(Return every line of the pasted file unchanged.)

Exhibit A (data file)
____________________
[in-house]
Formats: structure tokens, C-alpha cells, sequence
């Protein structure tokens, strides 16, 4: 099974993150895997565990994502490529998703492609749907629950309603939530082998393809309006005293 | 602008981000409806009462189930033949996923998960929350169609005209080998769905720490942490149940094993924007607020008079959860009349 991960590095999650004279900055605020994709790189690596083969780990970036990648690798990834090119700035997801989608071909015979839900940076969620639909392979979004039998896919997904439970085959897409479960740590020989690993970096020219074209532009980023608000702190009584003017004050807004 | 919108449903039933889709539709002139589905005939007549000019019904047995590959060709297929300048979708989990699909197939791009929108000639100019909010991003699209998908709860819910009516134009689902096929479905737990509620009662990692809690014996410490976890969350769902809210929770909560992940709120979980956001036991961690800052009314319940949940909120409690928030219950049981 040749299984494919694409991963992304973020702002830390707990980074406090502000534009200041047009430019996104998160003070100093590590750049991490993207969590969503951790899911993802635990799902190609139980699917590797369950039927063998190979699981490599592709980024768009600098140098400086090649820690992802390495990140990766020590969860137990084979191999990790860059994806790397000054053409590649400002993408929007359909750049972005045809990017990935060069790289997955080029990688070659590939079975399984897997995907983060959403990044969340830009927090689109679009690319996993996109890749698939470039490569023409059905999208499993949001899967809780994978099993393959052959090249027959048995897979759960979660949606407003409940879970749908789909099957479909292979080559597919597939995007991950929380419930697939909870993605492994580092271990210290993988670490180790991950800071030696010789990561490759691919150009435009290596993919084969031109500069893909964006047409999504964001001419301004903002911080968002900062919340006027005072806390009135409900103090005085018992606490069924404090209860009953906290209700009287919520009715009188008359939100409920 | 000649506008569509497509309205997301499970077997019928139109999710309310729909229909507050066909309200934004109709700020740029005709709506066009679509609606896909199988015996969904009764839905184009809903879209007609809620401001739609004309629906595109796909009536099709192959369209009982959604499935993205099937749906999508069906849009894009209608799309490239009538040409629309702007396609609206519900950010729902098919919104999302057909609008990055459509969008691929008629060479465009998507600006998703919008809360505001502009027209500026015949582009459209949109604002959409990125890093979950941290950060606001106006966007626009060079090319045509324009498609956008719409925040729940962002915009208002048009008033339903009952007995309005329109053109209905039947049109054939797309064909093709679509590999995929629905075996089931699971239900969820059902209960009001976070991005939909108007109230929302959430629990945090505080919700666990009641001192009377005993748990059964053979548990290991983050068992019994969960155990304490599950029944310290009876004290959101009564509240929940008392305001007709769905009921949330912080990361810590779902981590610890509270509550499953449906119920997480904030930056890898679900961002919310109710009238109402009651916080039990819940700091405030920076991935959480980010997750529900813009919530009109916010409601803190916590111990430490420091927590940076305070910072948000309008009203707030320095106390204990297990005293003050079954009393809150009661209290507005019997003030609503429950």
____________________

[in-house]
Formats: structure tokens, C-alpha cells, sequence
């Protein structure tokens, strides 16, 4: 099974993150895997565990994502490529998703492609749907629950309603939530082998393809309006005293 | 602008981000409806009462189930033949996923998960929350169609005209080998769905720490942490149940094993924007607020008079959860009349 991960590095999650004279900055605020994709790189690596083969780990970036990648690798990834090119700035997801989608071909015979839900940076969620639909392979979004039998896919997904439970085959897409479960740590020989690993970096020219074209532009980023608000702190009584003017004050807004 | 919108449903039933889709539709002139589905005939007549000019019904047995590959060709297929300048979708989990699909197939791009929108000639100019909010991003699209998908709860819910009516134009689902096929479905737990509620009662990692809690014996410490976890969350769902809210929770909560992940709120979980956001036991961690800052009314319940949940909120409690928030219950049981 040749299984494919694409991963992304973020702002830390707990980074406090502000534009200041047009430019996104998160003070100093590590750049991490993207969590969503951790899911993802635990799902190609139980699917590797369950039927063998190979699981490599592709980024768009600098140098400086090649820690992802390495990140990766020590969860137990084979191999990790860059994806790397000054053409590649400002993408929007359909750049972005045809990017990935060069790289997955080029990688070659590939079975399984897997995907983060959403990044969340830009927090689109679009690319996993996109890749698939470039490569023409059905999208499993949001899967809780994978099993393959052959090249027959048995897979759960979660949606407003409940879970749908789909099957479909292979080559597919597939995007991950929380419930697939909870993605492994580092271990210290993988670490180790991950800071030696010789990561490759691919150009435009290596993919084969031109500069893909964006047409999504964001001419301004903002911080968002900062919340006027005072806390009135409900103090005085018992606490069924404090209860009953906290209700009287919520009715009188008359939100409920 | 000649506008569509497509309205997301499970077997019928139109999710309310729909229909507050066909309200934004109709700020740029005709709506066009679509609606896909199988015996969904009764839905184009809903879209007609809620401001739609004309629906595109796909009536099709192959369209009982959604499935993205099937749906999508069906849009894009209608799309490239009538040409629309702007396609609206519900950010729902098919919104999302057909609008990055459509969008691929008629060479465009998507600006998703919008809360505001502009027209500026015949582009459209949109604002959409990125890093979950941290950060606001106006966007626009060079090319045509324009498609956008719409925040729940962002915009208002048009008033339903009952007995309005329109053109209905039947049109054939797309064909093709679509590999995929629905075996089931699971239900969820059902209960009001976070991005939909108007109230929302959430629990945090505080919700666990009641001192009377005993748990059964053979548990290991983050068992019994969960155990304490599950029944310290009876004290959101009564509240929940008392305001007709769905009921949330912080990361810590779902981590610890509270509550499953449906119920997480904030930056890898679900961002919310109710009238109402009651916080039990819940700091405030920076991935959480980010997750529900813009919530009109916010409601803190916590111990430490420091927590940076305070910072948000309008009203707030320095106390204990297990005293003050079954009393809150009661209290507005019997003030609503429950």